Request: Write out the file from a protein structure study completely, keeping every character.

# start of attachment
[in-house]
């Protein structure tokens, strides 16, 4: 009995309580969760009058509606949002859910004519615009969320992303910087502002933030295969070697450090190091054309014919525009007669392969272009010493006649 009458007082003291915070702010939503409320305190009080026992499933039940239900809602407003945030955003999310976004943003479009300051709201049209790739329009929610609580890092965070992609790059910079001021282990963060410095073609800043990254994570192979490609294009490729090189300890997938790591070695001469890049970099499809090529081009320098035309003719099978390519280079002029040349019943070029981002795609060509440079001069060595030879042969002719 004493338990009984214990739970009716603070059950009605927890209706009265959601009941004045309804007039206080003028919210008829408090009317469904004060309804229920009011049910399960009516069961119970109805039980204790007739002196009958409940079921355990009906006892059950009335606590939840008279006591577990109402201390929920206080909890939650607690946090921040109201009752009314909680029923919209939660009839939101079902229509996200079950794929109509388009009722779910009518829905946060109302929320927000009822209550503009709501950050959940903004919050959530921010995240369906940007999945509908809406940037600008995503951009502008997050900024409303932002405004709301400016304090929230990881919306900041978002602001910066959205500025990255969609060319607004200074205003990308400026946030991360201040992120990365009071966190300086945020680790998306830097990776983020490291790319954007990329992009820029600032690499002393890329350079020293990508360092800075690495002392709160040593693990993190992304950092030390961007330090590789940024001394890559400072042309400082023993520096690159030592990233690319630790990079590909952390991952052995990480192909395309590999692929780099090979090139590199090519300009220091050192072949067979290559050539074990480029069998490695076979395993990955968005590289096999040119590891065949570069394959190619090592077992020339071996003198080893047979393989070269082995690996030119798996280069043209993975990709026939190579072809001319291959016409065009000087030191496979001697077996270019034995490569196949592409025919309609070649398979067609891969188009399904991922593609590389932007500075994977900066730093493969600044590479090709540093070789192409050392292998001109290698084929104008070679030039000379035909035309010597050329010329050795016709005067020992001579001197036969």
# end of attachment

[in-house]
């Protein structure tokens, strides 16, 4: 009995309580969760009058509606949002859910004519615009969320992303910087502002933030295969070697450090190091054309014919525009007669392969272009010493006649 009458007082003291915070702010939503409320305190009080026992499933039940239900809602407003945030955003999310976004943003479009300051709201049209790739329009929610609580890092965070992609790059910079001021282990963060410095073609800043990254994570192979490609294009490729090189300890997938790591070695001469890049970099499809090529081009320098035309003719099978390519280079002029040349019943070029981002795609060509440079001069060595030879042969002719 004493338990009984214990739970009716603070059950009605927890209706009265959601009941004045309804007039206080003028919210008829408090009317469904004060309804229920009011049910399960009516069961119970109805039980204790007739002196009958409940079921355990009906006892059950009335606590939840008279006591577990109402201390929920206080909890939650607690946090921040109201009752009314909680029923919209939660009839939101079902229509996200079950794929109509388009009722779910009518829905946060109302929320927000009822209550503009709501950050959940903004919050959530921010995240369906940007999945509908809406940037600008995503951009502008997050900024409303932002405004709301400016304090929230990881919306900041978002602001910066959205500025990255969609060319607004200074205003990308400026946030991360201040992120990365009071966190300086945020680790998306830097990776983020490291790319954007990329992009820029600032690499002393890329350079020293990508360092800075690495002392709160040593693990993190992304950092030390961007330090590789940024001394890559400072042309400082023993520096690159030592990233690319630790990079590909952390991952052995990480192909395309590999692929780099090979090139590199090519300009220091050192072949067979290559050539074990480029069998490695076979395993990955968005590289096999040119590891065949570069394959190619090592077992020339071996003198080893047979393989070269082995690996030119798996280069043209993975990709026939190579072809001319291959016409065009000087030191496979001697077996270019034995490569196949592409025919309609070649398979067609891969188009399904991922593609590389932007500075994977900066730093493969600044590479090709540093070789192409050392292998001109290698084929104008070679030039000379035909035309010597050329010329050795016709005067020992001579001197036969």